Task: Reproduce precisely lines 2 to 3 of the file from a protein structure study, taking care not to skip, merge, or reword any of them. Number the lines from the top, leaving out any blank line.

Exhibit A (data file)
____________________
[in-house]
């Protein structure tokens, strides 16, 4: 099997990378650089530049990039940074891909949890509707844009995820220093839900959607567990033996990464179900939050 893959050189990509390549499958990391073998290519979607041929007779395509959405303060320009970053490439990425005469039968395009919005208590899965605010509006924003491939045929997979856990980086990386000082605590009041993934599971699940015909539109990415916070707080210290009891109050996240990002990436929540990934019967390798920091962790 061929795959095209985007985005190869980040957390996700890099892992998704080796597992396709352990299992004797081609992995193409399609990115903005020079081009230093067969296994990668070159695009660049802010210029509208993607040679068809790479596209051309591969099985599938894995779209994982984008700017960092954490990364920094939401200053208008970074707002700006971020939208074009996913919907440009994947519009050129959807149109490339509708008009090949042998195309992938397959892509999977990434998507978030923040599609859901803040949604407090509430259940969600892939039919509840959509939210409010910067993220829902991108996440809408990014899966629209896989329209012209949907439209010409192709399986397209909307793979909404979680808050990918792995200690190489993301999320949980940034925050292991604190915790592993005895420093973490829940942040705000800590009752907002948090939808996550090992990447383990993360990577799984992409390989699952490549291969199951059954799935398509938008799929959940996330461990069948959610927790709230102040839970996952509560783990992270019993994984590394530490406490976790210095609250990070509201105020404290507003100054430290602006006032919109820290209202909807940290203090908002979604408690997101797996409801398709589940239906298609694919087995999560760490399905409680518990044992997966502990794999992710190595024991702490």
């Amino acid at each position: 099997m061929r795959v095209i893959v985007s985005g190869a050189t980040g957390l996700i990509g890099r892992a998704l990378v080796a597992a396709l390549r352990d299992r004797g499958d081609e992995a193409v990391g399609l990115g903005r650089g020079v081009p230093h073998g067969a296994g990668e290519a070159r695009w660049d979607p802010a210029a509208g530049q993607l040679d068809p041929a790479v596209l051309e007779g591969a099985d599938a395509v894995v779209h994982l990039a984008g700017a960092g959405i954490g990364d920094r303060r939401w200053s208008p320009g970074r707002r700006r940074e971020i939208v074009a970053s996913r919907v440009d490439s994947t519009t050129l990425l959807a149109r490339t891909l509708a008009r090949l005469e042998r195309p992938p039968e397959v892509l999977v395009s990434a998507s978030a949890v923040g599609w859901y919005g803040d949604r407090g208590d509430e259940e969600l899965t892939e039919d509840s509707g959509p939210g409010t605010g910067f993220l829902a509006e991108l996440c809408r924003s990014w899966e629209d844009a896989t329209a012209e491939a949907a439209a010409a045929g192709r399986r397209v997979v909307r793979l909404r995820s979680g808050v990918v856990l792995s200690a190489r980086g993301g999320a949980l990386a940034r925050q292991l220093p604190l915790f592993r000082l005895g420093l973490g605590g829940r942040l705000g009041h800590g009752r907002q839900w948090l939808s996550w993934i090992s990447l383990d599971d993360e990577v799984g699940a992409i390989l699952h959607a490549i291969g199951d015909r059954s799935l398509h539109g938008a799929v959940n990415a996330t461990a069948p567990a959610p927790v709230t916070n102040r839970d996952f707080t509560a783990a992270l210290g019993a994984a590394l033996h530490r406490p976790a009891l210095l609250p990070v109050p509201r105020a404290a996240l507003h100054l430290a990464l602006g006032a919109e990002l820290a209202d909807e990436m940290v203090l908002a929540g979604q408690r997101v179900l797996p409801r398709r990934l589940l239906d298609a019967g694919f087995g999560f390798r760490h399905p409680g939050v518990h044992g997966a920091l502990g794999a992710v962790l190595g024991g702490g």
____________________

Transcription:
């Protein structure tokens, strides 16, 4: 099997990378650089530049990039940074891909949890509707844009995820220093839900959607567990033996990464179900939050 893959050189990509390549499958990391073998290519979607041929007779395509959405303060320009970053490439990425005469039968395009919005208590899965605010509006924003491939045929997979856990980086990386000082605590009041993934599971699940015909539109990415916070707080210290009891109050996240990002990436929540990934019967390798920091962790 061929795959095209985007985005190869980040957390996700890099892992998704080796597992396709352990299992004797081609992995193409399609990115903005020079081009230093067969296994990668070159695009660049802010210029509208993607040679068809790479596209051309591969099985599938894995779209994982984008700017960092954490990364920094939401200053208008970074707002700006971020939208074009996913919907440009994947519009050129959807149109490339509708008009090949042998195309992938397959892509999977990434998507978030923040599609859901803040949604407090509430259940969600892939039919509840959509939210409010910067993220829902991108996440809408990014899966629209896989329209012209949907439209010409192709399986397209909307793979909404979680808050990918792995200690190489993301999320949980940034925050292991604190915790592993005895420093973490829940942040705000800590009752907002948090939808996550090992990447383990993360990577799984992409390989699952490549291969199951059954799935398509938008799929959940996330461990069948959610927790709230102040839970996952509560783990992270019993994984590394530490406490976790210095609250990070509201105020404290507003100054430290602006006032919109820290209202909807940290203090908002979604408690997101797996409801398709589940239906298609694919087995999560760490399905409680518990044992997966502990794999992710190595024991702490």
């Amino acid at each position: 099997m061929r795959v095209i893959v985007s985005g190869a050189t980040g957390l996700i990509g890099r892992a998704l990378v080796a597992a396709l390549r352990d299992r004797g499958d081609e992995a193409v990391g399609l990115g903005r650089g020079v081009p230093h073998g067969a296994g990668e290519a070159r695009w660049d979607p802010a210029a509208g530049q993607l040679d068809p041929a790479v596209l051309e007779g591969a099985d599938a395509v894995v779209h994982l990039a984008g700017a960092g959405i954490g990364d920094r303060r939401w200053s208008p320009g970074r707002r700006r940074e971020i939208v074009a970053s996913r919907v440009d490439s994947t519009t050129l990425l959807a149109r490339t891909l509708a008009r090949l005469e042998r195309p992938p039968e397959v892509l999977v395009s990434a998507s978030a949890v923040g599609w859901y919005g803040d949604r407090g208590d509430e259940e969600l899965t892939e039919d509840s509707g959509p939210g409010t605010g910067f993220l829902a509006e991108l996440c809408r924003s990014w899966e629209d844009a896989t329209a012209e491939a949907a439209a010409a045929g192709r399986r397209v997979v909307r793979l909404r995820s979680g808050v990918v856990l792995s200690a190489r980086g993301g999320a949980l990386a940034r925050q292991l220093p604190l915790f592993r000082l005895g420093l973490g605590g829940r942040l705000g009041h800590g009752r907002q839900w948090l939808s996550w993934i090992s990447l383990d599971d993360e990577v799984g699940a992409i390989l699952h959607a490549i291969g199951d015909r059954s799935l398509h539109g938008a799929v959940n990415a996330t461990a069948p567990a959610p927790v709230t916070n102040r839970d996952f707080t509560a783990a992270l210290g019993a994984a590394l033996h530490r406490p976790a009891l210095l609250p990070v109050p509201r105020a404290a996240l507003h100054l430290a990464l602006g006032a919109e990002l820290a209202d909807e990436m940290v203090l908002a929540g979604q408690r997101v179900l797996p409801r398709r990934l589940l239906d298609a019967g694919f087995g999560f390798r760490h399905p409680g939050v518990h044992g997966a920091l502990g794999a992710v962790l190595g024991g702490g």